Those who consume more than two alcoholic beverages per day, have a serious infection or physical disorder, or have undergone an organ transplant are also advised to avoid red yeast rice.

Side Effects

Side effects of red yeast rice are rare but can include:

  • Headache
  • Stomach ache and/or bloating
  • Gas
  • Dizziness
  • Heartburn

Pregnancy and Breastfeeding

The safety of red yeast rice during pregnancy and breast-feeding has not been evaluated. Until further information is available, it should be avoided in these cases.

Pediatric Use

Manufacturers recommend that people under age 20 should not be given this supplement until further information is available. There is currently no scientific information indicating whether red yeast rice can be safely given to children.

Geriatric Use

To date, studies have not specifically investigated the safety of red yeast rice in elderly people. However, elderly patients treated with 1,200 mg per day of red yeast rice in an 8-week trial experienced no significant side effects.

Interactions and Depletions

Cholesterol-Lowering Medications

Red yeast rice should not be taken with cholesterol-lowering (statin) medications known as HMG-CoA reductase inhibitors (such as atorvastatin, lovastatin, fluvastatin, simvastatin, pravastatin, cerivastatin), because it may enhance the effect of these medications, thereby increasing the risk of liver damage.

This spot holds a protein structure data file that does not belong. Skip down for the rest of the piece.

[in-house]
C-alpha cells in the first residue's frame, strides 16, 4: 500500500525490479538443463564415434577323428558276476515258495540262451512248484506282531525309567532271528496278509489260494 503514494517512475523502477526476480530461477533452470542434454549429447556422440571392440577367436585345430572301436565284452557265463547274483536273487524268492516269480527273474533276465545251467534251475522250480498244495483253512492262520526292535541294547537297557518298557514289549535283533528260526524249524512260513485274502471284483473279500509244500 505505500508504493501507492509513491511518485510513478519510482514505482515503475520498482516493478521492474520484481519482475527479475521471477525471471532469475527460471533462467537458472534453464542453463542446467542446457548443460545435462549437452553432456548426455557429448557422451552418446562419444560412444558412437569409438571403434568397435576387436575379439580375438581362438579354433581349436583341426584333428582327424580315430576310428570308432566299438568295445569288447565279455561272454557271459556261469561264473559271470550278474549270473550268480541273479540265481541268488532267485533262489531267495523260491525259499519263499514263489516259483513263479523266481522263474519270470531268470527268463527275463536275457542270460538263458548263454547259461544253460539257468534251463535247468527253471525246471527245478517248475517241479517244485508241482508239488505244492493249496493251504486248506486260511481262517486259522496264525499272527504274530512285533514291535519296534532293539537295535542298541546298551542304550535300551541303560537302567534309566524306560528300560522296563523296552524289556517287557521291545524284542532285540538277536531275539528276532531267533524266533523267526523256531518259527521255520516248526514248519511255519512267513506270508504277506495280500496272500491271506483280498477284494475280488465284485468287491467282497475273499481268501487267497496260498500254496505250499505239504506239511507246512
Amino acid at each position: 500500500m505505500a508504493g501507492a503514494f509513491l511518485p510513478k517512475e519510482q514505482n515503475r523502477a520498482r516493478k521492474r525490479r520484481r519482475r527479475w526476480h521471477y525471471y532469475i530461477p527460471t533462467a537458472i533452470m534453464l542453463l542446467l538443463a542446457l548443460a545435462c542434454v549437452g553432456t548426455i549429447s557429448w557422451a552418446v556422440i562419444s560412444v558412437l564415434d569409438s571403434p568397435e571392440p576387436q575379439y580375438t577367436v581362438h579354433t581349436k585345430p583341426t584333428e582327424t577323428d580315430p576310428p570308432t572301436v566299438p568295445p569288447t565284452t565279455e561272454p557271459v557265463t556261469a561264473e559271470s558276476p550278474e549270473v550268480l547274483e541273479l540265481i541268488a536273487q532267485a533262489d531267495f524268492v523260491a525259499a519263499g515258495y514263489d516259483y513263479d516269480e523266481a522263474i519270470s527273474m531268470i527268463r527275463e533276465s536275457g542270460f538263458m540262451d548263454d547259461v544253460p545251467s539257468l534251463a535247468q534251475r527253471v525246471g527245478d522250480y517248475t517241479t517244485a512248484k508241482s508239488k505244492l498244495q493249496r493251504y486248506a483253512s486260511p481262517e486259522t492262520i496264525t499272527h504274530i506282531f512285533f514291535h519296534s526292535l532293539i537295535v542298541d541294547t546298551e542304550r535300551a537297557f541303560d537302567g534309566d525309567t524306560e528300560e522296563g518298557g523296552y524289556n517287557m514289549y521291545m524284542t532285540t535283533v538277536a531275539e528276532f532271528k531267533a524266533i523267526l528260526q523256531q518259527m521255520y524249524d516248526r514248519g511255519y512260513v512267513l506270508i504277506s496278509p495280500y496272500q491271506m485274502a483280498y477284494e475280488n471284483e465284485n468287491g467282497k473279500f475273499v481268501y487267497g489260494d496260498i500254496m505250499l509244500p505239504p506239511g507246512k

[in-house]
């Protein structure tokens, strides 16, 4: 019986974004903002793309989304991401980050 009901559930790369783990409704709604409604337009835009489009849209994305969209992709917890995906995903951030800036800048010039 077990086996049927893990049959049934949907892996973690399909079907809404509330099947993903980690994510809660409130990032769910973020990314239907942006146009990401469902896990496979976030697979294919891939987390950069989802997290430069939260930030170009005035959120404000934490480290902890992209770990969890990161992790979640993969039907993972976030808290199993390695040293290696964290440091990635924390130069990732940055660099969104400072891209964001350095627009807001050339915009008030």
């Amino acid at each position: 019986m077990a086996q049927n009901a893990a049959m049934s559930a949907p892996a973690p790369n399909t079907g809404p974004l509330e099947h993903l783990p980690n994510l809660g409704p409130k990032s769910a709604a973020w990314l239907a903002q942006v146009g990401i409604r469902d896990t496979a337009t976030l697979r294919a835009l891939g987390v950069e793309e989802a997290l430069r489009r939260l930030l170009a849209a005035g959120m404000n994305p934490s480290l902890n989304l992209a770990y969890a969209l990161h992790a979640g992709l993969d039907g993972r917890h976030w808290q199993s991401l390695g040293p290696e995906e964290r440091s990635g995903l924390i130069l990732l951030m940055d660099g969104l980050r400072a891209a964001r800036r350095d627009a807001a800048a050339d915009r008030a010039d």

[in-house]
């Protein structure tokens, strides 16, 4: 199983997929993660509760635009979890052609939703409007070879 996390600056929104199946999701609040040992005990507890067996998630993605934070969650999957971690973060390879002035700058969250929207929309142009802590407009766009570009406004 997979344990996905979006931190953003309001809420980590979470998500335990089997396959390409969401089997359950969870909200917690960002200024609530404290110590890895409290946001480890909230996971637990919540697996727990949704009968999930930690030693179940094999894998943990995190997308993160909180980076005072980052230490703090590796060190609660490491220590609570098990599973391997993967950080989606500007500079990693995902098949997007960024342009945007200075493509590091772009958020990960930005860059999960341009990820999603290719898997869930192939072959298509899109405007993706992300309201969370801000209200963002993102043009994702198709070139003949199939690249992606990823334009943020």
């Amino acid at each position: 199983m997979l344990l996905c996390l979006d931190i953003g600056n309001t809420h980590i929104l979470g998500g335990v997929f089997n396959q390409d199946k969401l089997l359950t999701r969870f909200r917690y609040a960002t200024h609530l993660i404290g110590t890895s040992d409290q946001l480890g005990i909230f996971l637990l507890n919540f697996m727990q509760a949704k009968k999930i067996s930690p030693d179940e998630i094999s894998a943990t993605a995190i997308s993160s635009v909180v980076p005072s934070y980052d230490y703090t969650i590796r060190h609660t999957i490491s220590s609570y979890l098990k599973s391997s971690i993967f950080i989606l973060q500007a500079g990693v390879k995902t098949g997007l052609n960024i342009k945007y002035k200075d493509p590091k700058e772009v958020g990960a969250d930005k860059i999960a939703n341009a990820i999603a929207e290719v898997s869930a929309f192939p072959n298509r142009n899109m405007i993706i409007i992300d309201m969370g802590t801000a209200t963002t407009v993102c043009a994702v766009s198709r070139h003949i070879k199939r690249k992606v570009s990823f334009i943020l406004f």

Grapefruit Juice

When grapefruit or grapefruit juice is taken with HMG-CoA reductase inhibitors such as atorvastatin, cerivastatin, fluvastatin, lovastatin, pravastatin, and simvastatin, they enhance the effects of the medications and cause a significant increase in blood levels of these synthetic drugs, leading to a greater chance of side effects and liver damage. Because red yeast rice appears to act in much the same way as these cholesterol-lowering drugs, it would be wise to avoid drinking grapefruit juice or eating grapefruit or grapefruit products such as marmalade while taking red yeast rice.

Supporting Research

Bonovich, K, Colfer H, Davidson M, Dujovne C, Greenspan M, Karlberg R, et al. A Multi-Center, Self-Controlled Study of Cholestin In Subjects With Elevated Cholesterol. American Heart Association. 39th Annual Conference on Cardiovascular Disease Epidemiology and Prevention, Orlando, Fl. March 1999. [Abstract]

Havel R. Dietary supplement or drug? The case of cholestin. Am J Clin Nut.r 1999;69(2):175-176.

Heber D, Yip I, Ashley JM, Elashoff DA, Go VLW. Cholesterol-lowering effects of a proprietary Chinese red-yeast-rice dietary supplement. Am J Clin Nutr. 1999;69:231-236.

INPR The Institute for Natural Products Research [resource on World Wide Web]. URL: http://www.natural Available from Internet. Accessed 2001 Feb 6.